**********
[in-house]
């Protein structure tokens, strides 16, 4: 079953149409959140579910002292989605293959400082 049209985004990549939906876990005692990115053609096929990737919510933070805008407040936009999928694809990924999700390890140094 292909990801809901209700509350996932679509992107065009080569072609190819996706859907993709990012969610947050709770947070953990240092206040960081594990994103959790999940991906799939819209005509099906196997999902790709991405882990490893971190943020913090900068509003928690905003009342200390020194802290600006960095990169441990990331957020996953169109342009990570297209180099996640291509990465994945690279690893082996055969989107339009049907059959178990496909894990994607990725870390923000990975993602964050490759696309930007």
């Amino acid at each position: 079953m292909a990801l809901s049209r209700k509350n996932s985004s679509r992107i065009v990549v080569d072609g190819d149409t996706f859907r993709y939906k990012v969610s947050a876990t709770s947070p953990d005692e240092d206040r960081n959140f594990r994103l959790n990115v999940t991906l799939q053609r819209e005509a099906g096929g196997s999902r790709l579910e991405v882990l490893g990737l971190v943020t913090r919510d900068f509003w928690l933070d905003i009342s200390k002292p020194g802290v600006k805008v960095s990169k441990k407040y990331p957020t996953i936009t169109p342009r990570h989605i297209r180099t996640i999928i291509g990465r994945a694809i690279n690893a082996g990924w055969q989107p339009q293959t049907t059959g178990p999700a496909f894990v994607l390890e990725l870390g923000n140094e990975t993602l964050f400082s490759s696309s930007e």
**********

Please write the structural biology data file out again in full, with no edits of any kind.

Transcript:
[in-house]
């Protein structure tokens, strides 16, 4: 079953149409959140579910002292989605293959400082 049209985004990549939906876990005692990115053609096929990737919510933070805008407040936009999928694809990924999700390890140094 292909990801809901209700509350996932679509992107065009080569072609190819996706859907993709990012969610947050709770947070953990240092206040960081594990994103959790999940991906799939819209005509099906196997999902790709991405882990490893971190943020913090900068509003928690905003009342200390020194802290600006960095990169441990990331957020996953169109342009990570297209180099996640291509990465994945690279690893082996055969989107339009049907059959178990496909894990994607990725870390923000990975993602964050490759696309930007």
């Amino acid at each position: 079953m292909a990801l809901s049209r209700k509350n996932s985004s679509r992107i065009v990549v080569d072609g190819d149409t996706f859907r993709y939906k990012v969610s947050a876990t709770s947070p953990d005692e240092d206040r960081n959140f594990r994103l959790n990115v999940t991906l799939q053609r819209e005509a099906g096929g196997s999902r790709l579910e991405v882990l490893g990737l971190v943020t913090r919510d900068f509003w928690l933070d905003i009342s200390k002292p020194g802290v600006k805008v960095s990169k441990k407040y990331p957020t996953i936009t169109p342009r990570h989605i297209r180099t996640i999928i291509g990465r994945a694809i690279n690893a082996g990924w055969q989107p339009q293959t049907t059959g178990p999700a496909f894990v994607l390890e990725l870390g923000n140094e990975t993602l964050f400082s490759s696309s930007e």